As the 70th Anniversary of D-Day Approaches, a Grateful Ally Remembers
While, politically, Franco-American relations have seen their ups and downs, the historical and cultural ties that bind the French and the American people are deep, solid and lasting — Congressional “Freedom Fries” and other silliness notwithstanding.
Recently, relations between France — our oldest ally — and the United States have been “especially robust” and France has been described as “the United States’ strongest European security partner,” especially when it comes to supporting U.S. policy towards Syria and Iran. Last year saw numerous instances of increased political, economic and military cooperation between the two countries, including U.S. materiel and logistics support for the French intervention in Mali. Even more recently, France has stood shoulder-to-shoulder with the United States and other European allies in condemning Russia’s illegal military intervention in Ukraine.
But nowhere is this special relationship more evident than in the appreciation, honor and respect the French people steadfastly demonstrate for the American soldiers, sailors and airmen who helped liberate their country in World War II.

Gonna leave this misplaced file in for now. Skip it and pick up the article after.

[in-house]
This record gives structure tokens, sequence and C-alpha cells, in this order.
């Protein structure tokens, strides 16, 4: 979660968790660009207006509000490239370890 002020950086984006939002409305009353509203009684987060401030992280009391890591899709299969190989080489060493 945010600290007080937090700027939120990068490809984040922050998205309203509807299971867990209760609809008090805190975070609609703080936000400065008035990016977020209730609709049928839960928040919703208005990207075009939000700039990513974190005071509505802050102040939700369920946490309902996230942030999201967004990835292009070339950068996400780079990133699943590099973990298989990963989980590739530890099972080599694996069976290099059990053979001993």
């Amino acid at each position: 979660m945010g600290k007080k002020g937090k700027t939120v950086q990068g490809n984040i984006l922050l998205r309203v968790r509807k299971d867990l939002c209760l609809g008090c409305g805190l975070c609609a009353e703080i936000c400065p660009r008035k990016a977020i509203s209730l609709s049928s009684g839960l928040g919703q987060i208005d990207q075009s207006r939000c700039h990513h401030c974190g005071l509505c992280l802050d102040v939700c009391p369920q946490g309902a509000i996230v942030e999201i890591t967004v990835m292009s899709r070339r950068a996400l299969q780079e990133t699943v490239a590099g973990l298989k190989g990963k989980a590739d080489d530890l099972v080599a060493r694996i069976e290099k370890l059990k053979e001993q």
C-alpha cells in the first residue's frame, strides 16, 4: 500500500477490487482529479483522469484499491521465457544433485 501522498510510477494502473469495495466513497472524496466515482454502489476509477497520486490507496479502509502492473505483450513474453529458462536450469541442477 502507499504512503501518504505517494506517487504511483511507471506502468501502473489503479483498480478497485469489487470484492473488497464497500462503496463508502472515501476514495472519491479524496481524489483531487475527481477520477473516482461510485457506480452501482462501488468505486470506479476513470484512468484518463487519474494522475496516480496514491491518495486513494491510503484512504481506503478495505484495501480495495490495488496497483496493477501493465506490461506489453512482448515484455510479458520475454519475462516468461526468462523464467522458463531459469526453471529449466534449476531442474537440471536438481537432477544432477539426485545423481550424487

I was reminded of this special affection when we traveled through France a few years ago and saw the numerous monuments and memorials — in small hamlets, towns, big cities and throughout the beautiful French countryside — that the French people have dedicated to the American and allied military who gave their lives in so many battles and missions on French soil and in the skies above.
Memorials such as the one we came across on the side of a narrow, winding road, “in the middle of nowhere,” as Americans would say, in memory of the crew of an American B-17 bomber named “Touch The Button Nell II” that had crashed there in July 1944. The ill-fated B-17 had been at the start of a bombing run intended to destroy a strategic bridge over the Loire River in German-occupied France.
In 1998, the people of nearby Persac erected a simple monument at the site of the crash in honor of the American heroes. Etched on a white-stone, cylindrical column are the names, ranks and duty titles of the seven young Americans who died and of the two who survived that morning almost 70 years ago. The two survivors were rescued by the French Résistance. A pot with beautiful, freshly cut flowers is always present at the memorial.
I also recall the tragic crash just outside the village of Taillefontaine, near Paris, of an Army Air Corps C-46 “Commando” aircraft with a crew of four and carrying 40 wounded American soldiers and repatriated prisoners of war on their way to hospitals in the Paris area and, then, finally home. All aboard, including the wounded on their way to recovery and home were killed.
The date was May 23, 1945; just 15 days after Germany had surrendered.